Luke Babb continues their series about reckoning with the Christian influences of modern Paganism. In this column, they explore one of the most pernicious influences: the culture of American racism, which is entwined with American Christianity and spread into American Paganism.
Over the past year, and especially since the Frith Forge conference in Germany, I’ve noticed increasing use and discussion of the term “inclusive Heathenry.”
It often seems more of a rebranding than a revolutionary concept. Practitioners of Ásatrú and Heathenry have long taken sides over issues of inclusion, with some taking hard stances on either end of the spectrum and many situating themselves in a complicated middle ground. The battles that have raged for so long have been between positions that were often defined by the other side. The universalist position supposedly said that anyone could be Heathen – no questions asked. The folkish position supposedly said that only straight white people could be Heathen – with many questions asked.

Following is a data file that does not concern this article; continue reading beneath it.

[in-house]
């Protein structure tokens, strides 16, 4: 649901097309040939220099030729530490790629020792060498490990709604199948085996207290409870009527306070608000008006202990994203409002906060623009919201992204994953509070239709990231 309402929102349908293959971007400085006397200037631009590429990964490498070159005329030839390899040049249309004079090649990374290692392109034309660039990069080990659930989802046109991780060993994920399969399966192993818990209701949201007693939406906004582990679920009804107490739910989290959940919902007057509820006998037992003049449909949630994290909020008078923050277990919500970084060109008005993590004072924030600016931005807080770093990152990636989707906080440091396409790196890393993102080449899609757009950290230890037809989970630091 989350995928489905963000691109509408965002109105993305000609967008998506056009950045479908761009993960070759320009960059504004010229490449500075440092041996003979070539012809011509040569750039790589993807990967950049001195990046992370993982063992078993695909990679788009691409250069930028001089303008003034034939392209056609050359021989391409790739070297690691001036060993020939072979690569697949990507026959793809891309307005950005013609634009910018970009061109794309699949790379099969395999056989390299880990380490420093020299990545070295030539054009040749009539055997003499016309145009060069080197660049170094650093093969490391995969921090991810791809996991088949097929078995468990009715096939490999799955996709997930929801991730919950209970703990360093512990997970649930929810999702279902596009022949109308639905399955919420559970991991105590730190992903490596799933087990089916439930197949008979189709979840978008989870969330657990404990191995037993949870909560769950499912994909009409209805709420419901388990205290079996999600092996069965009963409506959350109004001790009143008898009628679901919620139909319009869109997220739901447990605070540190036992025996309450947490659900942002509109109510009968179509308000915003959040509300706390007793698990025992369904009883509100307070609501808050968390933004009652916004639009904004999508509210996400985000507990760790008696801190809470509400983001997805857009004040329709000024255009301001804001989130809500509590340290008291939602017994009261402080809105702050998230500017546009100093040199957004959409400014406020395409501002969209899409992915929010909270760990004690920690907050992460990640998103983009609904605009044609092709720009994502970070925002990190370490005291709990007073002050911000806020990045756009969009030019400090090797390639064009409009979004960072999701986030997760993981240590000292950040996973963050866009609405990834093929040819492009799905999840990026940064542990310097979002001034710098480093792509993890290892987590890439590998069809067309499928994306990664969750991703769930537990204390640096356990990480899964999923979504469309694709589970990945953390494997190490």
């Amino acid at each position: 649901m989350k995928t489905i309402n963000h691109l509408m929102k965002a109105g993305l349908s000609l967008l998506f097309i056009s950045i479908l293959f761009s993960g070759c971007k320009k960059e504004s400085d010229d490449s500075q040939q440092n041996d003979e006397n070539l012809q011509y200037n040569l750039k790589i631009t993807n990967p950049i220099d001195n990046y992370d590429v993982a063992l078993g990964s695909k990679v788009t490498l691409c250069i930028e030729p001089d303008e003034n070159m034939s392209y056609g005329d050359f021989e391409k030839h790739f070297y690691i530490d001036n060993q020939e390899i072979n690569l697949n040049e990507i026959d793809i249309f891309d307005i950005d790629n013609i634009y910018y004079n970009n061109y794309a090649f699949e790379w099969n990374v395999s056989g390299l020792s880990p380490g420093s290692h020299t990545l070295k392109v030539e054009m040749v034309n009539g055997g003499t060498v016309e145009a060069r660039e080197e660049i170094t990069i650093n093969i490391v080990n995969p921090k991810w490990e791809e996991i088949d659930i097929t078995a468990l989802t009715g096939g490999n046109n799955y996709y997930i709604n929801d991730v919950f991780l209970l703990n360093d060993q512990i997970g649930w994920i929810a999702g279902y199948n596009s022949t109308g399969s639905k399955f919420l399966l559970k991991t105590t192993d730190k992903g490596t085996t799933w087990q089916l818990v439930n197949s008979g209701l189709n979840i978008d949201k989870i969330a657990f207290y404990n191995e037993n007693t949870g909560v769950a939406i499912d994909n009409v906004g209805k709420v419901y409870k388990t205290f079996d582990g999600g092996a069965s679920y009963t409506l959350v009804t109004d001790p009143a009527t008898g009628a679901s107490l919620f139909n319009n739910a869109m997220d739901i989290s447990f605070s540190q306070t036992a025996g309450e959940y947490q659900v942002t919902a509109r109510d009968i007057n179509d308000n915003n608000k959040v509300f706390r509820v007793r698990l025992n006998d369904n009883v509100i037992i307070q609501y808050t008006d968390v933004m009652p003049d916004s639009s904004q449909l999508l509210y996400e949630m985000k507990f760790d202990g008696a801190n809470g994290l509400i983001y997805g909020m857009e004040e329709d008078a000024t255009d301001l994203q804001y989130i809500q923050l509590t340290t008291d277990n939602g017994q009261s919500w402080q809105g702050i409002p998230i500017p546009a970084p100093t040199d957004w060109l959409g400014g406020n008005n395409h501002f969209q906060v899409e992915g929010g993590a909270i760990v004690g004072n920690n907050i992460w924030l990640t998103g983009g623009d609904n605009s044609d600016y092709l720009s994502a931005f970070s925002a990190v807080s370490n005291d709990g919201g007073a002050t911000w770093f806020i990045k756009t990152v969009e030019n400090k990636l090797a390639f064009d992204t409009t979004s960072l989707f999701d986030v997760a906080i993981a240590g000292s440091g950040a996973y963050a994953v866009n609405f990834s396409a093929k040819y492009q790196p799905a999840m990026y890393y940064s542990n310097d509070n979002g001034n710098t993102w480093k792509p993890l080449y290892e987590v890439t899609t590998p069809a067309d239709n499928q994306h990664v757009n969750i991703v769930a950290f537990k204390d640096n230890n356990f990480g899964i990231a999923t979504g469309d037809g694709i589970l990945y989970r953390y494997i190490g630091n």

America has welcomed the Nazis. I don’t mean Nazis in the sense of “everyone I disagree with is a Nazi.” I mean honest-to-goodness Nazis with swastikas on their flags and chants against Jews on their lips. They are here in today’s America, and they’re on the march. How did it come to this? How did the United States of America go from nearly 75 years of celebrating the defeat of the Third Reich by the Allies to insisting that one should never, ever punch a Nazi?
DETROIT – On May 4, Michigan’s Pagan community lost one of their beloved leaders. Michael Wiggins was a teacher, artist, dancer and the “face of Convocation,” an annual Pagan conference held in Michigan. He was born into a Pagan family, making him a second generation witch. He was president of the Michigan Education Council and was declared “Michigan Pagan of the Year” in 2013 for his influence on local events and his advocacy work in the community. A memorial fund has been set up to raise the needed money to cover his various unexpected final expenses. The current goal amount, which is now at $10,000, was raised twice over the past four days after donors quickly exceed the original and secondary marks.